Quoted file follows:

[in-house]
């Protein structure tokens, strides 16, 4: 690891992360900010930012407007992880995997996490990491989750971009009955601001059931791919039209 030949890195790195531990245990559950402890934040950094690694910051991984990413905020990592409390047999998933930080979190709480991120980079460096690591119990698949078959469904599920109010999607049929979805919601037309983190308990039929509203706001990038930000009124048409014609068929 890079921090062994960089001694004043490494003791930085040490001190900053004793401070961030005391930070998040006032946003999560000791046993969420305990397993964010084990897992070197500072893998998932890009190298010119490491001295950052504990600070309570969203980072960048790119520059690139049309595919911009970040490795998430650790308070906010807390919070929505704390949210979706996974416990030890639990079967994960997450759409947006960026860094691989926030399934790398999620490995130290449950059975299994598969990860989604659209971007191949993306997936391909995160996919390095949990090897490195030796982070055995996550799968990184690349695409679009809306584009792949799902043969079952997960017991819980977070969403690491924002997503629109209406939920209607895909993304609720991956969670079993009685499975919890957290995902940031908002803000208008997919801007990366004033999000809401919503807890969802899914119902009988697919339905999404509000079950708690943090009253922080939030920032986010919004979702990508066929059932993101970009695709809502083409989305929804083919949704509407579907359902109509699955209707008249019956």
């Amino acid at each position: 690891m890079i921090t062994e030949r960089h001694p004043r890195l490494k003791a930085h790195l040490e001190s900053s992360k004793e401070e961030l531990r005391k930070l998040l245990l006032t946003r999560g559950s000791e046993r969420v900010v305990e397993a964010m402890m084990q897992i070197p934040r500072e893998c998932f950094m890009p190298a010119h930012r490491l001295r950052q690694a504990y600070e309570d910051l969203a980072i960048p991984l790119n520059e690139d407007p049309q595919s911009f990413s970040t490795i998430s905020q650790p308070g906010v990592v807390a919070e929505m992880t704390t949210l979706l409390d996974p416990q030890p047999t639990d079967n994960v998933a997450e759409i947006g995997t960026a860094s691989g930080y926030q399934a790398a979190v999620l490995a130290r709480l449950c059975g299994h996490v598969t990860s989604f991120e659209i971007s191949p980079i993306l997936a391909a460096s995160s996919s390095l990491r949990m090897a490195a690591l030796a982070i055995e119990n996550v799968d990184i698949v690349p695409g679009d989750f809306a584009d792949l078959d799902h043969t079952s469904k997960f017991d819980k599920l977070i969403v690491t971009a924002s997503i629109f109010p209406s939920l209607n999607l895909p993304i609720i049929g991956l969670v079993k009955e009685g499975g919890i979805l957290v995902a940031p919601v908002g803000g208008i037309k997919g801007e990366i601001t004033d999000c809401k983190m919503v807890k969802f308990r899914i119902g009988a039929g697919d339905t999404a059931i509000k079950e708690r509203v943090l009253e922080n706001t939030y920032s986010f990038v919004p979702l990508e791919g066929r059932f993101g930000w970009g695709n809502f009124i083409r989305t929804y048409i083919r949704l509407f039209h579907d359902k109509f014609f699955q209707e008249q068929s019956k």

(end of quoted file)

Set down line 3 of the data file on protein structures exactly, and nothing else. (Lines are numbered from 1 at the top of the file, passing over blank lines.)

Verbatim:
């Amino acid at each position: 690891m890079i921090t062994e030949r960089h001694p004043r890195l490494k003791a930085h790195l040490e001190s900053s992360k004793e401070e961030l531990r005391k930070l998040l245990l006032t946003r999560g559950s000791e046993r969420v900010v305990e397993a964010m402890m084990q897992i070197p934040r500072e893998c998932f950094m890009p190298a010119h930012r490491l001295r950052q690694a504990y600070e309570d910051l969203a980072i960048p991984l790119n520059e690139d407007p049309q595919s911009f990413s970040t490795i998430s905020q650790p308070g906010v990592v807390a919070e929505m992880t704390t949210l979706l409390d996974p416990q030890p047999t639990d079967n994960v998933a997450e759409i947006g995997t960026a860094s691989g930080y926030q399934a790398a979190v999620l490995a130290r709480l449950c059975g299994h996490v598969t990860s989604f991120e659209i971007s191949p980079i993306l997936a391909a460096s995160s996919s390095l990491r949990m090897a490195a690591l030796a982070i055995e119990n996550v799968d990184i698949v690349p695409g679009d989750f809306a584009d792949l078959d799902h043969t079952s469904k997960f017991d819980k599920l977070i969403v690491t971009a924002s997503i629109f109010p209406s939920l209607n999607l895909p993304i609720i049929g991956l969670v079993k009955e009685g499975g919890i979805l957290v995902a940031p919601v908002g803000g208008i037309k997919g801007e990366i601001t004033d999000c809401k983190m919503v807890k969802f308990r899914i119902g009988a039929g697919d339905t999404a059931i509000k079950e708690r509203v943090l009253e922080n706001t939030y920032s986010f990038v919004p979702l990508e791919g066929r059932f993101g930000w970009g695709n809502f009124i083409r989305t929804y048409i083919r949704l509407f039209h579907d359902k109509f014609f699955q209707e008249q068929s019956k």